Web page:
Whistleblowing on Health, Welfare and Safety: The UK Experience

Article excerpt

Key words

Employment law; health and safety; health and social services; national culture; professional ethics; whistleblowing


This article takes a look at how whistleblowing has changed over the last 25 years highlighting some well-known cases and focusing on the areas of health and safety, health services and social services. The article also covers government legislation and the lead taken by professional bodies to encourage and support whistleblowers.


Over the past 25 years, whistleblowing has turned around from being such a rare occurrence that over significant time periods only single cases would probably have been quoted to an enquirer, to the present day when more numerous cases can readily flow off the tongue. Whistleblowing has now also achieved an unprecedented degree of political and organisational respectability - although that is not to say that some degree of ambivalence does not remain.1 There have been disasters such as the Lyme Bay canoeing tragedy with loss of young life (1996), the capsizing of the Herald of Free Enterprise ferry off the coast of Belgium en route to England (1987), the oil rig Piper Alpha conflagration in Scotland (1988); abuses by staff of criminally insane patients at Ashworth Special Hospital (1997), the Beverley Allitt murders of babies in a maternity ward (1993), and child abuse cases in residential homes and by religious orders. There was also public outcry at the harvesting of children's body organs at Alder Hey Hospital (1998). There were either those in the know at the time frightened to speak out, or discouraged from doing so. Concern was expressed at the inadequacies of self-regulation by the medical profession in the light of GP Harold Shipman's mass murder of countless of his female patients, and his conviction for murder in February 2000.

In 1990, the Commission of the Speaker of the House of Commons on Citizenship provided a definition of citizenship which included whistleblowing:2

'The challenge to our society in the late 20th century is to create conditions where all who wish can become actively involved, can understand and participate, can influence, persuade, campaign and whistleblow, and in the making of decisions, can work together for the mutual good.'

This is certainly the nearest one came at this time in the UK to any official recognition of the value of whistleblowing and, indeed the attribution of almost a constitutional role for the activity. Considerably more positive statements had already been made in both the US and Australia. The Commission reported on the workings of the Honours system, and even suggested that whistleblowers might be included in the Honours List.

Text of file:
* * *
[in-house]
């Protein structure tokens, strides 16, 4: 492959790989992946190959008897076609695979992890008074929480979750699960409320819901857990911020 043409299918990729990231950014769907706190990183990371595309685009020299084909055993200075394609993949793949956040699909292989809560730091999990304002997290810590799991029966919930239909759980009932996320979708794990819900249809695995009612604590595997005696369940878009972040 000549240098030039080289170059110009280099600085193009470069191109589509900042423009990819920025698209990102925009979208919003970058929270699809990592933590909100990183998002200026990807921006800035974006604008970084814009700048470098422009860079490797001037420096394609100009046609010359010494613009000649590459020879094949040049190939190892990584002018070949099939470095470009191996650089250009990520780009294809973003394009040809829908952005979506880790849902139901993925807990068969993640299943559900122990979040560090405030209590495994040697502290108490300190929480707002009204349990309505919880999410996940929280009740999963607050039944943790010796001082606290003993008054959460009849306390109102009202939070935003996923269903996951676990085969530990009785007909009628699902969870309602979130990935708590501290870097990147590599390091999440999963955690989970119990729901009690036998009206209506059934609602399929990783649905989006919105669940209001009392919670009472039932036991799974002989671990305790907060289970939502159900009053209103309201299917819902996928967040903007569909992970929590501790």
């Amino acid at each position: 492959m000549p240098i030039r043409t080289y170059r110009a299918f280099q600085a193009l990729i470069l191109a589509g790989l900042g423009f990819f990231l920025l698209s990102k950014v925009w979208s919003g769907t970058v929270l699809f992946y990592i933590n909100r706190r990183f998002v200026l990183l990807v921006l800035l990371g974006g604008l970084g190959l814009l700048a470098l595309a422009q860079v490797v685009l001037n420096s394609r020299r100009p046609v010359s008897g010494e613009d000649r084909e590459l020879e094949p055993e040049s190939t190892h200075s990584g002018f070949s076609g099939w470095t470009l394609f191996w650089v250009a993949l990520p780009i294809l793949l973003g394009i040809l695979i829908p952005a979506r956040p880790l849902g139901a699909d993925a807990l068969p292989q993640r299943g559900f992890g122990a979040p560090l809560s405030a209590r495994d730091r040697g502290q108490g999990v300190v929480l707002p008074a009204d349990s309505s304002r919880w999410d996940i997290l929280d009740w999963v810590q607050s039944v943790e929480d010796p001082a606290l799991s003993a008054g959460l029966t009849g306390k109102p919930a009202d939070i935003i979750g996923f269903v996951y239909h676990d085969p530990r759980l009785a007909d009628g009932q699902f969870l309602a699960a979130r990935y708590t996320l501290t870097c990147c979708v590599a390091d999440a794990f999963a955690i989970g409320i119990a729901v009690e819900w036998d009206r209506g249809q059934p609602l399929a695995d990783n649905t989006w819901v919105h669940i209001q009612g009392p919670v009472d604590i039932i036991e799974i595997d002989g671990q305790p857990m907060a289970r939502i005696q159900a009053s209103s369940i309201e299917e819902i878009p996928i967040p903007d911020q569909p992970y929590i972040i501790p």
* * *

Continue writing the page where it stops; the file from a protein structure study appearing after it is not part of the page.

However, four years on the author of the Commission's report, Stonefrost indicated that there had been little discussion of the report and its recommendations had remained largely ignored.3

More significant was the Committee on Standards in Public Life, chaired initially by Lord Nolan, and set up by the Conservative government. The first report4 recommended that staff should be able to make complaints without going through the normal management structure, and should be guaranteed anonymity. The second report5 recommended that local spending bodies should institute codes of practice on whistleblowing which would enable concerns to be raised confidentially internally and if necessary externally to the organisation. The third report6 explained, 'The essence of a whistleblowing system is that staff should be able to bypass the direct management line, because that may well be the area about which their concerns arise.' The report criticised local government for making insufficient progress on this issue, and reminded the reader that this consistently firm approach to whistleblowing had been fully accepted by government. Every local authority should adopt a whistleblowing procedure including:

* Creating a route for confidential whistleblowing within the management structure, perhaps as part of the duties of the monitoring officer

* Permitting staff to raise matters in confidence with the local government ombudsman

* Allowing access to some other external body such as an independent charity


Following the publication in November 1990 of the findings of Lord Cullen's7 report on the Piper Alpha oil rig disaster in which 167 people died, Gerald Vinten sent a letter to The Times, published on 22 November 1990, in which he referred to the repetitive litany of yet another committee of enquiry. …